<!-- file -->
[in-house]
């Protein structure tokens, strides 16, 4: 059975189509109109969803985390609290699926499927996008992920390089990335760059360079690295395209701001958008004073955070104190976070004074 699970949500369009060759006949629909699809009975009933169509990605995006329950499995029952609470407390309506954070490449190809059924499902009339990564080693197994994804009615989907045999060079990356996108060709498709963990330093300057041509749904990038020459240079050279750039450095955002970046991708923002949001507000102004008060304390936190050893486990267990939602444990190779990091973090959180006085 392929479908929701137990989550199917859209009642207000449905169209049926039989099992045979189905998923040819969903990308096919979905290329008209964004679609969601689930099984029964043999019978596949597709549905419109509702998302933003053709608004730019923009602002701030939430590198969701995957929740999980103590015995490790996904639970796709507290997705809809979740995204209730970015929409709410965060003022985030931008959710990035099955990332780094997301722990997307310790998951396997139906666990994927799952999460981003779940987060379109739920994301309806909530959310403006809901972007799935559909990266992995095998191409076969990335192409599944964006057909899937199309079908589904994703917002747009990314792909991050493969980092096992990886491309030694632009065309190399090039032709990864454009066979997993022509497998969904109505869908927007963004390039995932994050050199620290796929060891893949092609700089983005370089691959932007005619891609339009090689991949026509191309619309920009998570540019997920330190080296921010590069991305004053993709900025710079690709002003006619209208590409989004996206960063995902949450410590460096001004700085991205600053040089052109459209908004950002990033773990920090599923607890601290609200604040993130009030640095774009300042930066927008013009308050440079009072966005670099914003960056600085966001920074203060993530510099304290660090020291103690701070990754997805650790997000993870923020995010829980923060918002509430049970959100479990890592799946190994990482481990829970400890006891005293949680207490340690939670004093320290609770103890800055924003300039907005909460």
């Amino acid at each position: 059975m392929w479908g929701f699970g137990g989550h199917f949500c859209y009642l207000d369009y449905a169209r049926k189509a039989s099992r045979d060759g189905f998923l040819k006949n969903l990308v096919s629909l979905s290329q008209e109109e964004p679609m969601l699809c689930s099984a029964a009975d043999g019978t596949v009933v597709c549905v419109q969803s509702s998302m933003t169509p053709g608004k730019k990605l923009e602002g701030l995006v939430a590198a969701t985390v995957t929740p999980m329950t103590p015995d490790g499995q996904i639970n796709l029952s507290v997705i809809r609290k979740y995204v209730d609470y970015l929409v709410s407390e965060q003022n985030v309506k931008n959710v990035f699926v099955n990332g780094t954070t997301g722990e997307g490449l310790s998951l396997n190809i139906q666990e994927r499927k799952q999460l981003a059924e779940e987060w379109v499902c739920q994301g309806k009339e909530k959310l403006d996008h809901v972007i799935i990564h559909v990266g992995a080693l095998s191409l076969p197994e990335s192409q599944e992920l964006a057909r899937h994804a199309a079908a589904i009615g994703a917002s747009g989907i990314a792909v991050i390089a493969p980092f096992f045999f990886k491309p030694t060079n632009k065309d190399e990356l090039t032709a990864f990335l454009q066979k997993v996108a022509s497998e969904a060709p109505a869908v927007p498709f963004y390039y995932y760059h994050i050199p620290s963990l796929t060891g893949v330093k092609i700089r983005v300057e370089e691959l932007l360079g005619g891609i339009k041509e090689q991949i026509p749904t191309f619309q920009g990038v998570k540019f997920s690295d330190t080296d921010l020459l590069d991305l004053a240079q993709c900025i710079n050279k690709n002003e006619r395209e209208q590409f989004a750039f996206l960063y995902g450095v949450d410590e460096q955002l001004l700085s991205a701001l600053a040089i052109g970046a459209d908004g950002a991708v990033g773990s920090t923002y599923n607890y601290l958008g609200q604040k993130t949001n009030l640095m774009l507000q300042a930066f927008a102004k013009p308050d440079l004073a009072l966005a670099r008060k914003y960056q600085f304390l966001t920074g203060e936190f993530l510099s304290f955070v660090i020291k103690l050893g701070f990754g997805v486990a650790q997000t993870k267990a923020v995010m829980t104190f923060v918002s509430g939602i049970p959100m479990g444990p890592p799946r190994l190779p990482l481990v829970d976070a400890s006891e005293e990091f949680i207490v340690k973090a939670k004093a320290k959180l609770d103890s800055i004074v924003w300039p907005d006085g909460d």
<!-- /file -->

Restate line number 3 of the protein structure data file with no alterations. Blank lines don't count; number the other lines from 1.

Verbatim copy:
């Amino acid at each position: 059975m392929w479908g929701f699970g137990g989550h199917f949500c859209y009642l207000d369009y449905a169209r049926k189509a039989s099992r045979d060759g189905f998923l040819k006949n969903l990308v096919s629909l979905s290329q008209e109109e964004p679609m969601l699809c689930s099984a029964a009975d043999g019978t596949v009933v597709c549905v419109q969803s509702s998302m933003t169509p053709g608004k730019k990605l923009e602002g701030l995006v939430a590198a969701t985390v995957t929740p999980m329950t103590p015995d490790g499995q996904i639970n796709l029952s507290v997705i809809r609290k979740y995204v209730d609470y970015l929409v709410s407390e965060q003022n985030v309506k931008n959710v990035f699926v099955n990332g780094t954070t997301g722990e997307g490449l310790s998951l396997n190809i139906q666990e994927r499927k799952q999460l981003a059924e779940e987060w379109v499902c739920q994301g309806k009339e909530k959310l403006d996008h809901v972007i799935i990564h559909v990266g992995a080693l095998s191409l076969p197994e990335s192409q599944e992920l964006a057909r899937h994804a199309a079908a589904i009615g994703a917002s747009g989907i990314a792909v991050i390089a493969p980092f096992f045999f990886k491309p030694t060079n632009k065309d190399e990356l090039t032709a990864f990335l454009q066979k997993v996108a022509s497998e969904a060709p109505a869908v927007p498709f963004y390039y995932y760059h994050i050199p620290s963990l796929t060891g893949v330093k092609i700089r983005v300057e370089e691959l932007l360079g005619g891609i339009k041509e090689q991949i026509p749904t191309f619309q920009g990038v998570k540019f997920s690295d330190t080296d921010l020459l590069d991305l004053a240079q993709c900025i710079n050279k690709n002003e006619r395209e209208q590409f989004a750039f996206l960063y995902g450095v949450d410590e460096q955002l001004l700085s991205a701001l600053a040089i052109g970046a459209d908004g950002a991708v990033g773990s920090t923002y599923n607890y601290l958008g609200q604040k993130t949001n009030l640095m774009l507000q300042a930066f927008a102004k013009p308050d440079l004073a009072l966005a670099r008060k914003y960056q600085f304390l966001t920074g203060e936190f993530l510099s304290f955070v660090i020291k103690l050893g701070f990754g997805v486990a650790q997000t993870k267990a923020v995010m829980t104190f923060v918002s509430g939602i049970p959100m479990g444990p890592p799946r190994l190779p990482l481990v829970d976070a400890s006891e005293e990091f949680i207490v340690k973090a939670k004093a320290k959180l609770d103890s800055i004074v924003w300039p907005d006085g909460d």